Another big problem that faced the people that came to Seminole was finding places to live. Tents and shacks could be seen everywhere. The prices were outrageous for a room, but a person considered himself lucky just to have a bed to sleep in. Beds were even rented out in shifts to two men every eight hours, making six men sleep in one bed every twenty-four hours. There were cot houses filled with cots that could be rented day or night. Barns, garages, and every other available space was put to use.
These crowded living conditions created a health hazard. One disease was smallpox, and in one day seventeen hundred people crowded the Rock Island Depot, trying to leave the city as a result of a smallpox scare.
During this time, the rain seemed to flow as freely from the clouds as the oil did under the earth. The continual fall of rain made Seminole’s streets literally rivers of mud. The wagon and mule teams which pulled the heavy oil equipment kept the mud ever present. A person could nearly always expect the mud to be knee-deep in the streets and sometimes deeper. Cars were always getting stuck in the mud and sometimes had to be left for days. It took will power back in 1927 for a lady to venture out into that sticky mud. The mud was not only a nuisance, but it was a danger. It was reported at one time that on Main Street a team of mules fell in a mud hole, and one was drowned before they could be rescued.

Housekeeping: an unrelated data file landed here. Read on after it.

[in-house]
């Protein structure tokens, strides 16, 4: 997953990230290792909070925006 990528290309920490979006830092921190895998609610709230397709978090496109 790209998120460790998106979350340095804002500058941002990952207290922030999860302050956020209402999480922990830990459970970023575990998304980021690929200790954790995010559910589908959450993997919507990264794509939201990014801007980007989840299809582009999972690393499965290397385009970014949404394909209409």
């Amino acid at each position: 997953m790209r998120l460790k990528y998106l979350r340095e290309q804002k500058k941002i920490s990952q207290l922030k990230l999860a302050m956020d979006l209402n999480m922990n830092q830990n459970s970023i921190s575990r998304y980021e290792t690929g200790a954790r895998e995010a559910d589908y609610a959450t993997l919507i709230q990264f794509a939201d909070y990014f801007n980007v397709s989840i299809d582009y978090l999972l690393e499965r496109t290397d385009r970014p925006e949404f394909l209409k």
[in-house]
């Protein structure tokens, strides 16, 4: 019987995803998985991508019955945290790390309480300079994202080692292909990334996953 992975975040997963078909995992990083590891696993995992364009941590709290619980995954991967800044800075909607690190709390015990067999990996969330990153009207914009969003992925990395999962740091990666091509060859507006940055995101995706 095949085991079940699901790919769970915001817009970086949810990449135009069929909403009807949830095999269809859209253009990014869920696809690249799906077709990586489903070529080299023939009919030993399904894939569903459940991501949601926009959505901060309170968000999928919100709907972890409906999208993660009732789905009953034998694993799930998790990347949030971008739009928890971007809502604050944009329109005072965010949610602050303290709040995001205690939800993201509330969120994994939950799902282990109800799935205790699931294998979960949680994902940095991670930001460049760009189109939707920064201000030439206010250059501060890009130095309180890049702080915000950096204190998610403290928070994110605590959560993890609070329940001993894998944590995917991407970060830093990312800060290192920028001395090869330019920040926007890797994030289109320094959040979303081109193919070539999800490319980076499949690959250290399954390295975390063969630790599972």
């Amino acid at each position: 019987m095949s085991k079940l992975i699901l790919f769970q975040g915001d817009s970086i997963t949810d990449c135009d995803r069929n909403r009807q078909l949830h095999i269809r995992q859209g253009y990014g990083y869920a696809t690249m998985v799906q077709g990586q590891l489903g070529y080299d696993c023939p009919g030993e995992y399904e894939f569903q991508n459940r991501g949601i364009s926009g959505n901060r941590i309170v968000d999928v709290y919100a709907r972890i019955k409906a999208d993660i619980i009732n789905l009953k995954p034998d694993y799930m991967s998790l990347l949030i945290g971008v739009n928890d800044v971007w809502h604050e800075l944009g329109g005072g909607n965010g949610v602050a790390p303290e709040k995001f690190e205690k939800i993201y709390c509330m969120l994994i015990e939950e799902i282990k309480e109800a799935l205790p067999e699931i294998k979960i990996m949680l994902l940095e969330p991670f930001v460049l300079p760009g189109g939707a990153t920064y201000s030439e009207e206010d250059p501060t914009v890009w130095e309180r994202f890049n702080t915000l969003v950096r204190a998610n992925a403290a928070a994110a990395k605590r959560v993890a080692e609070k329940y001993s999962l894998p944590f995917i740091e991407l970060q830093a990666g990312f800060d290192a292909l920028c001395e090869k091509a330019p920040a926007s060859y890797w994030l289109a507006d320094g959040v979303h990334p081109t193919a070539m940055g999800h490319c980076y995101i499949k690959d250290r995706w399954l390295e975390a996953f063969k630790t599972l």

Even though the mud was slowing down the cars, it was not slowing down the growth of Seminole. The old residents had never dreamed that their town could reach such heights. Where at one time a person could walk right up to the post office and get waited on the right away, now he had to stand in line for hours to get his mail. Some people hired boys or girls to stand in line for them.
In the first quarter of 1927, the post office set a world record for money orders with $258,927, only to pass that mark in the second quarter with $361,308. The Rock Island Railroad of Seminole was also setting records. It became the second station in volume on the Rock Island by handling more than a million dollars of freight charges a month, exceeded only by Chicago. One month Seminole did exceed Chicago by reaching a high of $606,900. This small farming community had become, in a very short period of time, the industrial capital of the oil industry.
Money was flowing freely in Seminole. The oil field payroll in June 1928 was over $600,000 a week and was expected to reach the million dollar mark before the end of the year.
As always when there is so much money around, there were people waiting to take it from the working men. The north end of Seminole became the center of the dance halls and saloons. One of the most notorious criminals associated with the north end Bishop Alley District was “Pretty Boy” Floyd. There were many other shady characters, both men and women, that came to Seminole’s Bishop Alley.
Women and children of the town were afraid to go out after dark. Even some of the men walked in the middle of the streets to keep from being hijacked going around the corners. Eventually the respectable element outnumbered the rough and shady side. Churches and schools were built, and life began to settle down to a more normal existence.
And so the Seminole Boom became a legend in the oil industry. It belongs to the past and can never happen again. Out of it came a settled, thriving city of twelve thousand people which is the Seminole of today.